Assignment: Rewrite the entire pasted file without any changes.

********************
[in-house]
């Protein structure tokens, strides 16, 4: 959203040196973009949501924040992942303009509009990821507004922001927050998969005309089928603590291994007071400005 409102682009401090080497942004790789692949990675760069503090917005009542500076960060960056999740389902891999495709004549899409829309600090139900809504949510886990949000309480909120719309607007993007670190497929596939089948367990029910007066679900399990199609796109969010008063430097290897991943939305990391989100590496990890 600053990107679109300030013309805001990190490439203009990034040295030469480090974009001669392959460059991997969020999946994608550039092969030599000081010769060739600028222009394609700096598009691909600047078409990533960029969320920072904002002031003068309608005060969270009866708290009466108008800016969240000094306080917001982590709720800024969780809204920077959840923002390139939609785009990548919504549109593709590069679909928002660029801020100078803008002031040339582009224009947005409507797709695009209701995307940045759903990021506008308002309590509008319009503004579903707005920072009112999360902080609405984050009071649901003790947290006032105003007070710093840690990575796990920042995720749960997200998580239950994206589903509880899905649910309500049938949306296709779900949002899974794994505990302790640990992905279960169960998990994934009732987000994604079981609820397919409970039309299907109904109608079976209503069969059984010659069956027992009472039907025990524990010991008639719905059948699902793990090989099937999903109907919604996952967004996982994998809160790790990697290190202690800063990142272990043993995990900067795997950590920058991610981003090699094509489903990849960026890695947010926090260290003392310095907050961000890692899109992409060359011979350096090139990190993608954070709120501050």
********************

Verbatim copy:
[in-house]
């Protein structure tokens, strides 16, 4: 959203040196973009949501924040992942303009509009990821507004922001927050998969005309089928603590291994007071400005 409102682009401090080497942004790789692949990675760069503090917005009542500076960060960056999740389902891999495709004549899409829309600090139900809504949510886990949000309480909120719309607007993007670190497929596939089948367990029910007066679900399990199609796109969010008063430097290897991943939305990391989100590496990890 600053990107679109300030013309805001990190490439203009990034040295030469480090974009001669392959460059991997969020999946994608550039092969030599000081010769060739600028222009394609700096598009691909600047078409990533960029969320920072904002002031003068309608005060969270009866708290009466108008800016969240000094306080917001982590709720800024969780809204920077959840923002390139939609785009990548919504549109593709590069679909928002660029801020100078803008002031040339582009224009947005409507797709695009209701995307940045759903990021506008308002309590509008319009503004579903707005920072009112999360902080609405984050009071649901003790947290006032105003007070710093840690990575796990920042995720749960997200998580239950994206589903509880899905649910309500049938949306296709779900949002899974794994505990302790640990992905279960169960998990994934009732987000994604079981609820397919409970039309299907109904109608079976209503069969059984010659069956027992009472039907025990524990010991008639719905059948699902793990090989099937999903109907919604996952967004996982994998809160790790990697290190202690800063990142272990043993995990900067795997950590920058991610981003090699094509489903990849960026890695947010926090260290003392310095907050961000890692899109992409060359011979350096090139990190993608954070709120501050």